Transformation: Old Building, New Life chronicles the dramatic restoration of the former Central Avenue United Methodist Church in Indianapolis (cornerstone laid in 1891) into the 21st Century home of Indiana Landmarks.
A gambling scandal – one he had no part of – shatters New York City’s brightest young basketball star. Kicked out of college and banned by the NBA, he spends the next six years working the night shift at a Dayton, Ohio, GM plant before the Indiana Pacers of the rogue ABA make him their first player. He quickly becomes the most feared scorer in the new league, leading the team to three championships with breathtaking performances in the games that matter most. He becomes a city councilman, a civic icon. But he dies too young, stricken by cancer, tormented to the end by what-could-have-been laments. A once-magical name – many Hall of Famers say the "Rajah" should have gone down as one of the greatest ever – fades into obscurity. Until Now.
With stunning footage and imagery and interviews with Kareem Abdul-Jabbar, Oscar Robertson, Julius Erving, Reggie Miller and many others, Undefeated: The Roger Brown Story brings to life one of the most amazing sports stories never told. The story of a young man robbed of his prime and his dignity, who overcame obstacle after obstacle to become an artist in the eyes of the few lucky enough to see him – and a better man for these trials. It’s a story at once tragic and inspirational and altogether human – one that viewers will never forget.
Visible Empire: The Ku Klux Klan in Indiana 1921-1927 is the story of the rise and fall of the KKK in Indiana. Featuring interviews with scholars and individuals who lived through the time, historic documents and period photographs, you will learn about the rebirth of a discredited Southern fraternal organization. Nearly 50 years later, this organization rose to near complete power in the American Midwest. Any student of American history will be fascinated with the examination of this little known period in our nation’s past, and shocked at the power and influence the KKK embodied.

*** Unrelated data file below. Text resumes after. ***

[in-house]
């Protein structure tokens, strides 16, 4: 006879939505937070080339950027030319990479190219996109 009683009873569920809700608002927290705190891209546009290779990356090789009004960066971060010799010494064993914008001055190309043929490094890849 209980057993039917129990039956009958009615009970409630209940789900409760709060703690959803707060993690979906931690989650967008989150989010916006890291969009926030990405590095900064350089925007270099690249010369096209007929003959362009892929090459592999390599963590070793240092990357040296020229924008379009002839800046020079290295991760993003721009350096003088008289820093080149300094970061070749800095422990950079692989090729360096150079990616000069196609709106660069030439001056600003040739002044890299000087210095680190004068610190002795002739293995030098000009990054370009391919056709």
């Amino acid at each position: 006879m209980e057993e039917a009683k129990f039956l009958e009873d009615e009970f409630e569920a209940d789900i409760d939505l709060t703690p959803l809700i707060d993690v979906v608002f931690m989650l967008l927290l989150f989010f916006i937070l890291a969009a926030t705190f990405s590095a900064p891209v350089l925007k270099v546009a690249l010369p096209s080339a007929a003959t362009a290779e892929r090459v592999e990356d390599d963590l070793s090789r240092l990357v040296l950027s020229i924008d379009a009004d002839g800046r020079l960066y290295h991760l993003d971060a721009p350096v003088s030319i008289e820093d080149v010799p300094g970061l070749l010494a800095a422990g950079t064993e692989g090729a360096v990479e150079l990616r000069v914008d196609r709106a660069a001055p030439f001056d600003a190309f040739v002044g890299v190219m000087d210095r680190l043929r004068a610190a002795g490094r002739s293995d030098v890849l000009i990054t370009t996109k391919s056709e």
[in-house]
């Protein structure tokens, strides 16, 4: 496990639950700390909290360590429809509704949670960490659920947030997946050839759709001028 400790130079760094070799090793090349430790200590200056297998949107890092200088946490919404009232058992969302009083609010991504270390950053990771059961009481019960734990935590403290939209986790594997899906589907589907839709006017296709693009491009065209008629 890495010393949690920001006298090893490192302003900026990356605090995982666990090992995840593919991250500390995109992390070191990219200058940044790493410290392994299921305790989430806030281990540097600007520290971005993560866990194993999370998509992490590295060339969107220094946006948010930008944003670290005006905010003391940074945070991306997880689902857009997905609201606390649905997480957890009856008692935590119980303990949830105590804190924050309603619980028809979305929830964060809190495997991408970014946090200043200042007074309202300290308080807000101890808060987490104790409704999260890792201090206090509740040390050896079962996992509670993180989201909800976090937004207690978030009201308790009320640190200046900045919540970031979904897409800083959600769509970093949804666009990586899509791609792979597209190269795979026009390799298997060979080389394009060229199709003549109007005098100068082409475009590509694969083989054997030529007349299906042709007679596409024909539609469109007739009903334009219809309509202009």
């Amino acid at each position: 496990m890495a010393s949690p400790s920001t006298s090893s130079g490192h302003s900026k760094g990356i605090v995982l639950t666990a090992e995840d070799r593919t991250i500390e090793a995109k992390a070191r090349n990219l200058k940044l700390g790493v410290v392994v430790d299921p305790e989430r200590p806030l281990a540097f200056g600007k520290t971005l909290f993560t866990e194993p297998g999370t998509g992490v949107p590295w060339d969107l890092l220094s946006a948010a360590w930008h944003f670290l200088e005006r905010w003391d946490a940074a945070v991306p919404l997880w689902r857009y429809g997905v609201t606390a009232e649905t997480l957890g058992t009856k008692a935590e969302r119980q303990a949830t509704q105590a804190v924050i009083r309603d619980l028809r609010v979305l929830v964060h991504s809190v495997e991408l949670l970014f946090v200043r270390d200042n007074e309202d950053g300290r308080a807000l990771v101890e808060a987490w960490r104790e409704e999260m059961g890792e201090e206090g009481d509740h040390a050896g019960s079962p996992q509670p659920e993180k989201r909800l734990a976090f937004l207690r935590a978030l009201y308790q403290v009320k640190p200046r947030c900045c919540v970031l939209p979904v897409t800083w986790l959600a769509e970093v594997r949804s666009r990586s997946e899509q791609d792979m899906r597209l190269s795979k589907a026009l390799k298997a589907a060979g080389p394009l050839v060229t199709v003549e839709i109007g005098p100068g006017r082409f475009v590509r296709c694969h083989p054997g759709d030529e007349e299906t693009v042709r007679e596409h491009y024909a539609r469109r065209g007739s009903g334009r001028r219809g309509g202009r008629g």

It was bright white limestone, shining up through clear water, that inspired Native Americans to name their sacred river “Waa-paah-siki” or the “Bright White.” French fur traders shortened the name to “Ouabache,” and the early settlers changed it again, to the name we know today: “Wabash.”
The Wabash is Indiana’s river. Its story of beauty and inspiration, of exploration and discovery, is the story of how we became who we are, both as a state…and as a nation.
That spirit of exploration and discovery lives on in The Wabash: Life on the Bright White River, a 500 mile, 19 county adventure, from the Ohio border to the Ohio River, to examine the delicate balance that exists between the people who live on the banks of the Wabash, and the Wabash River itself.
When Did I Get Old? Reflections on Aging Today explores the questions: Are there things that we can do, both as individuals and as a community, to help minimize the rough spots in the aging process, and are there measures we can take to maximize the opportunities unique to our older selves, and to make our communities more elder-friendly?
The Great Flood of 1913 was America’s most widespread natural disaster, overshadowing Hurricanes Katrina and Rita in 2005 and Hurricane Sandy in 2012. Hardest hit was Indiana, and yet, it remains largely forgotten; until now.
When Kids Wrote the Headlines, The Children’s Express/Y-Press Story examines the 24-year run of the program from 1990 to 2012 before funding ran out.
More than 1,750 young Hoosiers ages 10 to 18 learned the craft of gathering information and presenting it in print and broadcast reports that were used by The Indianapolis Star, WFYI and other media outlets. The 30-minute film reveals how these youngsters learned to tackle serious topics close to home and from around the world in a professional manner, and how the experience transformed their lives.
Support for the documentary comes from Lilly Endowment, Inc.; Children’s Express/Y-Press alumni, friends and family; Lumina Foundation; the Hoover Family Foundation; and The Indianapolis Star.
The dramatization of Wind Chimes and Promises relates the memories between the Knox family's arrival in Indianapolis in 1919 and the 16th birthday of Prudence Knox Adair, the narrator, in 1926. While this is a story of a person who lived in the Martindale-Brightwood neighborhood, it is also a story of the neighborhood and the city of Indianapolis from 1919-1926.
WFYI and The Children's Museum of Indianapolis partnered to produce Wings Over Indiana, a special one-hour edition of the Emmy Award winning science series Indiana Expeditions. Host Rick Crosslin travels across the state, as well as to the NASA Dryden Flight Research Center in California, to look at Indiana's connections to the history and science of aviation. The show will profile astronauts and aviators, some as young as 13-years old.